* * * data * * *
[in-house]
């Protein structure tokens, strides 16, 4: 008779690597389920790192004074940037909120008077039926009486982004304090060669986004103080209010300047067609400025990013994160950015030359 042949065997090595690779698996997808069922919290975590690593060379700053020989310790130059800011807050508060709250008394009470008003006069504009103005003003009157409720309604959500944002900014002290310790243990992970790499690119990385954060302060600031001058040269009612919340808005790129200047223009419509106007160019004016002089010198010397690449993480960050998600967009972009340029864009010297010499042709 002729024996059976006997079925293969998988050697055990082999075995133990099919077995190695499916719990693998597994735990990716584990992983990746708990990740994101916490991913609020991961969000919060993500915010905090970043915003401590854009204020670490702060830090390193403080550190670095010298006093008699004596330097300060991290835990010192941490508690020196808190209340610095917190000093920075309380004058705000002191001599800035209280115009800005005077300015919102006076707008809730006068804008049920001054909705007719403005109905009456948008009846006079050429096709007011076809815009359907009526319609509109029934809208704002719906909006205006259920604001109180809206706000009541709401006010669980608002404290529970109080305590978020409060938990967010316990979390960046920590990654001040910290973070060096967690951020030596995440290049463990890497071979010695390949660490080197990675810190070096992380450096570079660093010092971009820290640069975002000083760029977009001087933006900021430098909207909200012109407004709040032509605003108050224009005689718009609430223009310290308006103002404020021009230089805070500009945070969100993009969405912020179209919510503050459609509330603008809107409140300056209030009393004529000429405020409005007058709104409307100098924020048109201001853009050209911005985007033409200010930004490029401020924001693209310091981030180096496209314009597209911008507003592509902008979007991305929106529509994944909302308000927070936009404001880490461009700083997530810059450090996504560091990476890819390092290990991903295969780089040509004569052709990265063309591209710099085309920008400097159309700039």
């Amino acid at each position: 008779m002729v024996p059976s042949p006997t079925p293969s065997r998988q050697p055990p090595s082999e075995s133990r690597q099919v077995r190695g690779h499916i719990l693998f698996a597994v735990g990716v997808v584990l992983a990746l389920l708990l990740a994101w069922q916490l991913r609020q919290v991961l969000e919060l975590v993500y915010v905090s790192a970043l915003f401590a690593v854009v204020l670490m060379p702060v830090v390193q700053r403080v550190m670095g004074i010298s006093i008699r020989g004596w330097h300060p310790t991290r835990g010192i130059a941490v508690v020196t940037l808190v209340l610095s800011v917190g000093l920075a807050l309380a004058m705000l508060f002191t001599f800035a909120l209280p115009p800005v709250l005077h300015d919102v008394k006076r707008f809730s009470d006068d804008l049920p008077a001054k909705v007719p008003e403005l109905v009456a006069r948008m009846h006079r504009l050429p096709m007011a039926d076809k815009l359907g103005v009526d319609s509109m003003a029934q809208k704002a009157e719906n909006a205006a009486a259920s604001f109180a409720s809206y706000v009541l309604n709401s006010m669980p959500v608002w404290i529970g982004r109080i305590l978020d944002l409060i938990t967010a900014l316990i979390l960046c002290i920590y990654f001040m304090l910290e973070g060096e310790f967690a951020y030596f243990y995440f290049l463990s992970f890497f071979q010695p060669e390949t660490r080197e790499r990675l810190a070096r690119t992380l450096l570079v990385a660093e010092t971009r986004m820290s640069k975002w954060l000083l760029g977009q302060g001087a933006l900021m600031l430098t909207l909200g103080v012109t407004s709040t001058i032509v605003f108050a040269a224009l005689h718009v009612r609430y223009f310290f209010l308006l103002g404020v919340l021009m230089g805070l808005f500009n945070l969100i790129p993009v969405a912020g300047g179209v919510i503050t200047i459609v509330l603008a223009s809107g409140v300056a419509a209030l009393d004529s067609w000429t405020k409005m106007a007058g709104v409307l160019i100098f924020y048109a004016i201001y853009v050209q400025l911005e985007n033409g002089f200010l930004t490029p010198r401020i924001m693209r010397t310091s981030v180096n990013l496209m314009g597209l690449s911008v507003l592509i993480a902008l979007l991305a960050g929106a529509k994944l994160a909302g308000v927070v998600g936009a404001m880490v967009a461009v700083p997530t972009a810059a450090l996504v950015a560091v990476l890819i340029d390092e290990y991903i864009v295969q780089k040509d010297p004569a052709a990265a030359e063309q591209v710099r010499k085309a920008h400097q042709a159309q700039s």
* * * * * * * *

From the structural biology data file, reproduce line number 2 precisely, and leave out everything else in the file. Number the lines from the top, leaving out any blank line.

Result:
């Protein structure tokens, strides 16, 4: 008779690597389920790192004074940037909120008077039926009486982004304090060669986004103080209010300047067609400025990013994160950015030359 042949065997090595690779698996997808069922919290975590690593060379700053020989310790130059800011807050508060709250008394009470008003006069504009103005003003009157409720309604959500944002900014002290310790243990992970790499690119990385954060302060600031001058040269009612919340808005790129200047223009419509106007160019004016002089010198010397690449993480960050998600967009972009340029864009010297010499042709 002729024996059976006997079925293969998988050697055990082999075995133990099919077995190695499916719990693998597994735990990716584990992983990746708990990740994101916490991913609020991961969000919060993500915010905090970043915003401590854009204020670490702060830090390193403080550190670095010298006093008699004596330097300060991290835990010192941490508690020196808190209340610095917190000093920075309380004058705000002191001599800035209280115009800005005077300015919102006076707008809730006068804008049920001054909705007719403005109905009456948008009846006079050429096709007011076809815009359907009526319609509109029934809208704002719906909006205006259920604001109180809206706000009541709401006010669980608002404290529970109080305590978020409060938990967010316990979390960046920590990654001040910290973070060096967690951020030596995440290049463990890497071979010695390949660490080197990675810190070096992380450096570079660093010092971009820290640069975002000083760029977009001087933006900021430098909207909200012109407004709040032509605003108050224009005689718009609430223009310290308006103002404020021009230089805070500009945070969100993009969405912020179209919510503050459609509330603008809107409140300056209030009393004529000429405020409005007058709104409307100098924020048109201001853009050209911005985007033409200010930004490029401020924001693209310091981030180096496209314009597209911008507003592509902008979007991305929106529509994944909302308000927070936009404001880490461009700083997530810059450090996504560091990476890819390092290990991903295969780089040509004569052709990265063309591209710099085309920008400097159309700039």